A gag reel (7:18) follows. It's exactly what you'd expect from this kind of movie. What makes it a little more interesting than usual is the quick wit and improvisation of the actors at some of the mishaps that occur. Still, it's more mildly amusing than downright hilarious.

"A-Team Theme Mash-Up Montage" (1:36) is a music video of different film shots edited to a lengthy version of the television show theme (rescored by Alan Silvestri). The abundant sound effects that go off during the clip don't allow much in the way of appreciation for the score, though.

"Plan of Attack" (28:39) is the disc's main behind-the-scenes featurette. There's no real structure to the piece as it hops from topic to topic. Among the discussions are how familiar each actor was with the series, the shaping of the screenplay, the staging of the elaborate action sequences, and just some of the random onset chaos that occurred. While some of the remarks merely express how fun everything is, quite a bit of information about the shoot is divulged. That along with abundant behind-the-scenes footage makes this a reasonably concise featurette.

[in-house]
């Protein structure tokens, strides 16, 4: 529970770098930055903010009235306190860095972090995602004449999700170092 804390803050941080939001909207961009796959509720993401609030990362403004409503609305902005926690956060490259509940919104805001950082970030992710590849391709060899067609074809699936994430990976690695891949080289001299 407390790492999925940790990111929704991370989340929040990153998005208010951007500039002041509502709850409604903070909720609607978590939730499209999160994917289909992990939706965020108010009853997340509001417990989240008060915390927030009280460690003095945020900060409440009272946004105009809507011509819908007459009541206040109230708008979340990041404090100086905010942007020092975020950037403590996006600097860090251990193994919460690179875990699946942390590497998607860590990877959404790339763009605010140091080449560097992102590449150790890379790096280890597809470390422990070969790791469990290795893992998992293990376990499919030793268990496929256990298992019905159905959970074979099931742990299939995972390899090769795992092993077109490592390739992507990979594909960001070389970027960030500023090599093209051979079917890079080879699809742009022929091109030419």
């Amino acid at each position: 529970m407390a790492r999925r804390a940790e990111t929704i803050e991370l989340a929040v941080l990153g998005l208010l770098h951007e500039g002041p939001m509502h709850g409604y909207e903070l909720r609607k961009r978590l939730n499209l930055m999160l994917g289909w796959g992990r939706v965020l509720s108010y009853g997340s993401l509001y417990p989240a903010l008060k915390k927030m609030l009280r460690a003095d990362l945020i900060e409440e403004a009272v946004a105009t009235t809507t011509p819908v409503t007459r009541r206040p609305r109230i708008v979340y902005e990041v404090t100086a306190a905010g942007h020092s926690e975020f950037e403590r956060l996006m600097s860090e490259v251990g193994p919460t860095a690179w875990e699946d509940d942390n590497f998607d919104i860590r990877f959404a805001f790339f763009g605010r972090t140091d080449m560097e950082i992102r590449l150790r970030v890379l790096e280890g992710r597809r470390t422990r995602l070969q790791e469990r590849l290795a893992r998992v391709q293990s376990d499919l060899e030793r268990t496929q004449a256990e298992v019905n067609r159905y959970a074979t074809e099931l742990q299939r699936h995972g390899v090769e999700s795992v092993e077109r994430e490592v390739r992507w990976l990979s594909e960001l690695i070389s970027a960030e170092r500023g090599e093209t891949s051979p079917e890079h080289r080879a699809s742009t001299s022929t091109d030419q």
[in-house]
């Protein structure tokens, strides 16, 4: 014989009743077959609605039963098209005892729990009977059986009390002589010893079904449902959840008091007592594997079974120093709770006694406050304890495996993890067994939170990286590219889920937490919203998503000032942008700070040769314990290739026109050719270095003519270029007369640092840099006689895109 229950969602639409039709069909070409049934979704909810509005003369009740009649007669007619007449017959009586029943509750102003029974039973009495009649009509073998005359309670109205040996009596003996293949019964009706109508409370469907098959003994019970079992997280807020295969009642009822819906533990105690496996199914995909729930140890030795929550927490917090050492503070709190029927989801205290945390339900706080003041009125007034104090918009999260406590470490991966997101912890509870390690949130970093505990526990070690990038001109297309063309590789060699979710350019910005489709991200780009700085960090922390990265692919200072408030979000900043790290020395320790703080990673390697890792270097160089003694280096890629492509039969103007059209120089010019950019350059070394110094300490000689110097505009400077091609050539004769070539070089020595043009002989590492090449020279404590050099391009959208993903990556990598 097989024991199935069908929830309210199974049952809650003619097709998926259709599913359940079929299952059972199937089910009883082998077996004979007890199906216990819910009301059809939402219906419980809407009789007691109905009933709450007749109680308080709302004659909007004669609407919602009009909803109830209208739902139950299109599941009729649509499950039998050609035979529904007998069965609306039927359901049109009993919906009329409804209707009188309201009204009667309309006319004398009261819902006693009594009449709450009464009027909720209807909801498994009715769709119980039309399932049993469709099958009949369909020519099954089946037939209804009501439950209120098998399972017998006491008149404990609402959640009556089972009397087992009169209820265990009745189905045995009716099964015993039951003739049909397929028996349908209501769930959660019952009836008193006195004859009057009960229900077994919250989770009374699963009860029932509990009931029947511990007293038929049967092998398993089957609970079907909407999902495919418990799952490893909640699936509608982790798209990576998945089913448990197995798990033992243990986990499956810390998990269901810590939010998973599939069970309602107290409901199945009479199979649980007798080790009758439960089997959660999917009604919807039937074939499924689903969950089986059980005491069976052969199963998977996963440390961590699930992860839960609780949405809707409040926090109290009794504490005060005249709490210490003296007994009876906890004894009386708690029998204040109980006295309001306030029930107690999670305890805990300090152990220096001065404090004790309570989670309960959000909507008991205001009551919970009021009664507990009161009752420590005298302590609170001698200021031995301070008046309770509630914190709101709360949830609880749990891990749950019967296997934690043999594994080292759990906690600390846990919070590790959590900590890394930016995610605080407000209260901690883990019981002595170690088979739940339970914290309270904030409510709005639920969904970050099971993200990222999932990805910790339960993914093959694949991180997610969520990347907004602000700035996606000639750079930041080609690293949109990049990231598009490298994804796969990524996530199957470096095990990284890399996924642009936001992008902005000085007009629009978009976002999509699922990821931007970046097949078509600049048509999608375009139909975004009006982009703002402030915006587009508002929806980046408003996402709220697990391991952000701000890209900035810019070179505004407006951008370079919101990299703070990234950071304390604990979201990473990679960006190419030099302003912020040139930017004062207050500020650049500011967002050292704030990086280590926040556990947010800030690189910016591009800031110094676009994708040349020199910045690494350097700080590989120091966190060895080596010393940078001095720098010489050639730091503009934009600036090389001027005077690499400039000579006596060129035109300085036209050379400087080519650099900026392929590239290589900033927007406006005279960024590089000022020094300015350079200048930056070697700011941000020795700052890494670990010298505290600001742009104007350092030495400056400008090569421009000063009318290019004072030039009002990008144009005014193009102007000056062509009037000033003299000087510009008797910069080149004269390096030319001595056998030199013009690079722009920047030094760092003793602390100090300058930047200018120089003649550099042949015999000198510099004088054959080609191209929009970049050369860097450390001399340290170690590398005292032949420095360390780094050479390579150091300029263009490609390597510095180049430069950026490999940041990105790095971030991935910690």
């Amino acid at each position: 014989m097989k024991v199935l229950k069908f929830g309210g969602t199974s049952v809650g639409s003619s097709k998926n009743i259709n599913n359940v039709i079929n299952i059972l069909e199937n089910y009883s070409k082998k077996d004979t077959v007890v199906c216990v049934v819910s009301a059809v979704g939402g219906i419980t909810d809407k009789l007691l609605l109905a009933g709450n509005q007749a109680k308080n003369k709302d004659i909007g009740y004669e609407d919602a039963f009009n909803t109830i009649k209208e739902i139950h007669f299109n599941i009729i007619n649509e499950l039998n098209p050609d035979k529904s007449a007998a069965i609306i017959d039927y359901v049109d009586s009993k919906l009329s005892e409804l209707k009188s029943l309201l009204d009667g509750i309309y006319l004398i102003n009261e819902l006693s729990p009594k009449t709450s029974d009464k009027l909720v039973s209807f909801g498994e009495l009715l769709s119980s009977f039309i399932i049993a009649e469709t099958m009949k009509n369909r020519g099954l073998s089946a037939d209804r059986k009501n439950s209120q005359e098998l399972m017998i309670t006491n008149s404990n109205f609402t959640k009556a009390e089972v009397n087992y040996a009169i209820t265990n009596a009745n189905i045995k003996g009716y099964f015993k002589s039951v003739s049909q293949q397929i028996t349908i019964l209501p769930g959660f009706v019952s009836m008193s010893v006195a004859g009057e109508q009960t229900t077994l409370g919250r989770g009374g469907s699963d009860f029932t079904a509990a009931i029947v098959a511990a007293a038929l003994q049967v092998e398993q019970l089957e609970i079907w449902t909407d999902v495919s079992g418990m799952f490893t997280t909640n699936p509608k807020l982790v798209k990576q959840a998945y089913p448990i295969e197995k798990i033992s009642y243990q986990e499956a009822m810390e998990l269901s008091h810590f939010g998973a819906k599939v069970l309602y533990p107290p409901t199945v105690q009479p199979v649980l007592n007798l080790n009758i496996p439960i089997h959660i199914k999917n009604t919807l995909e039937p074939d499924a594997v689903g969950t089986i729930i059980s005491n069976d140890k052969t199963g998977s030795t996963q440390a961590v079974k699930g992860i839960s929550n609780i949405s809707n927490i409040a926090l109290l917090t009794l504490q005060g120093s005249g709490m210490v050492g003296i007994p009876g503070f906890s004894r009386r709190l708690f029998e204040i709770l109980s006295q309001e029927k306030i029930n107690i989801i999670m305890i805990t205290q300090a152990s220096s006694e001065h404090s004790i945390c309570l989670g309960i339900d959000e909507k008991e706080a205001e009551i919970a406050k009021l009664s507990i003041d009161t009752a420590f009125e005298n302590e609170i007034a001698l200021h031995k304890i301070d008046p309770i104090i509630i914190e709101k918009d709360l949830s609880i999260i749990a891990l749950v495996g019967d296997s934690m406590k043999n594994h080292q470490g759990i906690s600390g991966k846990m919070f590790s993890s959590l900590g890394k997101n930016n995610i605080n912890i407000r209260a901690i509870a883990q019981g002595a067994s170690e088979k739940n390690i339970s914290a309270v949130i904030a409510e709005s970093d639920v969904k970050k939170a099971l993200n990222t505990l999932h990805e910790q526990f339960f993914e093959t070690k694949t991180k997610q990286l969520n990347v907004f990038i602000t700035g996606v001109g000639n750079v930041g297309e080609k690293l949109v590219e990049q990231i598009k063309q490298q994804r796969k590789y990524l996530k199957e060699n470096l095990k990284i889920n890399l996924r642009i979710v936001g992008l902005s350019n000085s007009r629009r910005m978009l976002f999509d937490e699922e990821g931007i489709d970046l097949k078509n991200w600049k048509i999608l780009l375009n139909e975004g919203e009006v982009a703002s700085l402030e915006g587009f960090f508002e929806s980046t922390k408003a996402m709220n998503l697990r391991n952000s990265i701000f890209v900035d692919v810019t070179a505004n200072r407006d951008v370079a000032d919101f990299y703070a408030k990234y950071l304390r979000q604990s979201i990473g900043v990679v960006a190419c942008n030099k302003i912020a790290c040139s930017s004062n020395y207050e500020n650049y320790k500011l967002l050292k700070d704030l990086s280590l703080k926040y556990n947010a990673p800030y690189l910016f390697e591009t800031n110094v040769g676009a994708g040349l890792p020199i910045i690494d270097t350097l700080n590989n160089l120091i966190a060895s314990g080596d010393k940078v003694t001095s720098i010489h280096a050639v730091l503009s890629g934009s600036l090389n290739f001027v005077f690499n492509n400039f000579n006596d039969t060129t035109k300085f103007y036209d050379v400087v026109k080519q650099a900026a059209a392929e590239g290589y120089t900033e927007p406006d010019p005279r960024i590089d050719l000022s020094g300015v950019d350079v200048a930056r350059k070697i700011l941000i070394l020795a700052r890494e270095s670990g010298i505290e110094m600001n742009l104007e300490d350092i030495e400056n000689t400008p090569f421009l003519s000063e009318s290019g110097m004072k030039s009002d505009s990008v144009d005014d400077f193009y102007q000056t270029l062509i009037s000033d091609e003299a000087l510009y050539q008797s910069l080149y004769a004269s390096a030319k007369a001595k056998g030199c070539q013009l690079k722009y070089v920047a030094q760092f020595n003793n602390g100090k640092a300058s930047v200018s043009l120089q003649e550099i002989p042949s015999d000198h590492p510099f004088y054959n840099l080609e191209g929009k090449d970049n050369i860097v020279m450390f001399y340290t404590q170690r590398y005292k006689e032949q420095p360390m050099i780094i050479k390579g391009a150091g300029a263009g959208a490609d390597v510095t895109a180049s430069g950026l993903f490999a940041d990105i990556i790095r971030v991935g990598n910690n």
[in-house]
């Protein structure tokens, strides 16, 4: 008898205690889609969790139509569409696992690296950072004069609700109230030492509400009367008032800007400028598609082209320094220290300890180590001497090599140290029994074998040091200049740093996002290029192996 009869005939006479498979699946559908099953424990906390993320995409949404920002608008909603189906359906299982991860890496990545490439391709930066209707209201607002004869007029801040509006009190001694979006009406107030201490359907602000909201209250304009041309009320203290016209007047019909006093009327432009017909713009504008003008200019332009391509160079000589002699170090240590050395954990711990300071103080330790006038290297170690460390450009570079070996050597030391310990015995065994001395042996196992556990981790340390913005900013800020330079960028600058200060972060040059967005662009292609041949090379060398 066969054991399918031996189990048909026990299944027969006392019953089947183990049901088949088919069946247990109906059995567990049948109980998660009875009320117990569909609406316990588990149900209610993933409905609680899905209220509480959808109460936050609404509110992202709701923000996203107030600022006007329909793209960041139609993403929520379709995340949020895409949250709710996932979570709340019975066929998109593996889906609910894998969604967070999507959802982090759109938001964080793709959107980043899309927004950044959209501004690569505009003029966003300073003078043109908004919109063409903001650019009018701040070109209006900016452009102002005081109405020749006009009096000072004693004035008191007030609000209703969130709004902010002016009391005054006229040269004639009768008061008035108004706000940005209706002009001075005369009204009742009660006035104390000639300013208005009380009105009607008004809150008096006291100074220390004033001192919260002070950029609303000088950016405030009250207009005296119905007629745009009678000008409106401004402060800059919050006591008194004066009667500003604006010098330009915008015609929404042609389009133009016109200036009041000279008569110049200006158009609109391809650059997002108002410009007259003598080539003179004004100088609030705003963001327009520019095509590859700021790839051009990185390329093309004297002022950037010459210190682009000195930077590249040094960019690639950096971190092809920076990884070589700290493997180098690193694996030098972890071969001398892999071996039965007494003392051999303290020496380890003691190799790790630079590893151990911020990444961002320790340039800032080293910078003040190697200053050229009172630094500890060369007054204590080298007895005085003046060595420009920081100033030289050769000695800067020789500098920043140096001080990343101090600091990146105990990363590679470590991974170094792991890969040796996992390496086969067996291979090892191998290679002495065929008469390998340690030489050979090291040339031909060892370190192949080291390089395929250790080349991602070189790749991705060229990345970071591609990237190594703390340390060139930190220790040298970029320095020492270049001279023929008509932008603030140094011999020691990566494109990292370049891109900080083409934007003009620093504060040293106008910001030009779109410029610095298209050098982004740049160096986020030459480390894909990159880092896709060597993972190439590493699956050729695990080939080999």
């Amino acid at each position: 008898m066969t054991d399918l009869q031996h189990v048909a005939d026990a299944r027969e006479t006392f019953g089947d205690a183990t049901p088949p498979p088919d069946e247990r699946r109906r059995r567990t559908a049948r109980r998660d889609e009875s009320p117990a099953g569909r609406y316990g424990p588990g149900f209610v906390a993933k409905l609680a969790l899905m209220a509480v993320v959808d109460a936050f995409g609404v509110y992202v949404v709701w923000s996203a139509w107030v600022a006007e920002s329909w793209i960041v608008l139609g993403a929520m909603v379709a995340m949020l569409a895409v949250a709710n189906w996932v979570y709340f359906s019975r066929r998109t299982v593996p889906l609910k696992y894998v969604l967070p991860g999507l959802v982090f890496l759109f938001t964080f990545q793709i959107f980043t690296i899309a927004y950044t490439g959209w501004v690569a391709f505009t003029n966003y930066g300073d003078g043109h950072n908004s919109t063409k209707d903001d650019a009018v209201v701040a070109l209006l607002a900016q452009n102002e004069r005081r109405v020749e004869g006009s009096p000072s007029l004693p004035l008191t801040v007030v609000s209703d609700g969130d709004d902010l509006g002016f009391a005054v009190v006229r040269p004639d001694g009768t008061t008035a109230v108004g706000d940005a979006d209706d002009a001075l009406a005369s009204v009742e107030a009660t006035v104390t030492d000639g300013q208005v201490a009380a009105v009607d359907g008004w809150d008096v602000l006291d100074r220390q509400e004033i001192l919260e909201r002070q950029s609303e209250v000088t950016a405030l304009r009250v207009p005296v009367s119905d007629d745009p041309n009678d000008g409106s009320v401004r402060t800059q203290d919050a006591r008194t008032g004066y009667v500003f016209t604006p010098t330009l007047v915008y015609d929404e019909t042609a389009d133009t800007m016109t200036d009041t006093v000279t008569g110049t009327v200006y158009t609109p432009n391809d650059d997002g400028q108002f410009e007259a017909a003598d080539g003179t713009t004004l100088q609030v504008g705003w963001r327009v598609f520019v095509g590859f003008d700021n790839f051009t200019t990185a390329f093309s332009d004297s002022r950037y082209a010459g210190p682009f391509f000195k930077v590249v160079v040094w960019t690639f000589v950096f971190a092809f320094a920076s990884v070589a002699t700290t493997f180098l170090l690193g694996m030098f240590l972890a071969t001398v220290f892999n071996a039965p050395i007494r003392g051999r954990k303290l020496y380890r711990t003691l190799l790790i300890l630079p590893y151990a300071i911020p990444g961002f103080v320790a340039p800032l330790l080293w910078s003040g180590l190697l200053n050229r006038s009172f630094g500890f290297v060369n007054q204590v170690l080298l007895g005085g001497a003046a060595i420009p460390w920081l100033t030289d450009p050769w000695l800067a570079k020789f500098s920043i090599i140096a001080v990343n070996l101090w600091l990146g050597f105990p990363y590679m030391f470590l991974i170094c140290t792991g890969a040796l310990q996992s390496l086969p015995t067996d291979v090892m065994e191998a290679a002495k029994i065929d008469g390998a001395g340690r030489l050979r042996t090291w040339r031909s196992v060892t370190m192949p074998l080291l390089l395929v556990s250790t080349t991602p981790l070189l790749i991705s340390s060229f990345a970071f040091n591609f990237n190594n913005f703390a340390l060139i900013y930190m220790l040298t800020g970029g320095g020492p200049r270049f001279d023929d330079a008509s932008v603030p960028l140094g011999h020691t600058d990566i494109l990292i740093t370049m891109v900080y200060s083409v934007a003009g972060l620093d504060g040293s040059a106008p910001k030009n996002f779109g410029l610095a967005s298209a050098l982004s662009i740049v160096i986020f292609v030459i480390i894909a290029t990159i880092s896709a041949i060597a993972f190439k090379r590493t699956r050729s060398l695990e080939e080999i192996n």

Five smaller featurettes make up "Character Chronicles" (23:10). "Liam Neeson: When a Plan Comes Together" has the actor discussing his approach to the character and comparing the new and old A-Teams. "Bradley Cooper: Fully Automatic" looks at Cooper's weapon training and some of the stunts he pulled for the film. In "On Set with Rampage Jackson", we learn how much of a goofball the mixed martial arts fighter actually is and how much he learned during the shoot. For something more tongue-in-cheek, there's "On Set with Sharlto Copley", which shows Copley acting like a prima donna to unimpressed crew members. Finally, "The B-Team" focuses on Jessica Biel and the mischief she and the actors portraying the agents get into. The tidbits provided are pretty rudimentary, but the behind-the-scenes clips are fun to watch.